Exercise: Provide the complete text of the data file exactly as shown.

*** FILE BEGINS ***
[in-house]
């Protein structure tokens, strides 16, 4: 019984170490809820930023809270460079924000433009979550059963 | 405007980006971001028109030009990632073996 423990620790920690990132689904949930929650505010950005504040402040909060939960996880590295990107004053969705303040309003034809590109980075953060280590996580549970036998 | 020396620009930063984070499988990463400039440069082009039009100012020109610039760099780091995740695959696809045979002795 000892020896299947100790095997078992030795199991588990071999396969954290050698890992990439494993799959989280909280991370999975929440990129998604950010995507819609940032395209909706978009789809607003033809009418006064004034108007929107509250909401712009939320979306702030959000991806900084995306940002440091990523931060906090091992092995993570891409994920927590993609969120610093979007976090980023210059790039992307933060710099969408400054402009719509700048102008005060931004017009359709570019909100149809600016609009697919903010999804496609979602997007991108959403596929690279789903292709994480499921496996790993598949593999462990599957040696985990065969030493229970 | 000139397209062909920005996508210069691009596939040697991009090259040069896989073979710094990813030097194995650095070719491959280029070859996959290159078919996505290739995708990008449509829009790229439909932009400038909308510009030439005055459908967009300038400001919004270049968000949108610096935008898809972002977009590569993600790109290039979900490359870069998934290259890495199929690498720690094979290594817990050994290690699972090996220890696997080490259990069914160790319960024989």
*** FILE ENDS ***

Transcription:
[in-house]
């Protein structure tokens, strides 16, 4: 019984170490809820930023809270460079924000433009979550059963 | 405007980006971001028109030009990632073996 423990620790920690990132689904949930929650505010950005504040402040909060939960996880590295990107004053969705303040309003034809590109980075953060280590996580549970036998 | 020396620009930063984070499988990463400039440069082009039009100012020109610039760099780091995740695959696809045979002795 000892020896299947100790095997078992030795199991588990071999396969954290050698890992990439494993799959989280909280991370999975929440990129998604950010995507819609940032395209909706978009789809607003033809009418006064004034108007929107509250909401712009939320979306702030959000991806900084995306940002440091990523931060906090091992092995993570891409994920927590993609969120610093979007976090980023210059790039992307933060710099969408400054402009719509700048102008005060931004017009359709570019909100149809600016609009697919903010999804496609979602997007991108959403596929690279789903292709994480499921496996790993598949593999462990599957040696985990065969030493229970 | 000139397209062909920005996508210069691009596939040697991009090259040069896989073979710094990813030097194995650095070719491959280029070859996959290159078919996505290739995708990008449509829009790229439909932009400038909308510009030439005055459908967009300038400001919004270049968000949108610096935008898809972002977009590569993600790109290039979900490359870069998934290259890495199929690498720690094979290594817990050994290690699972090996220890696997080490259990069914160790319960024989």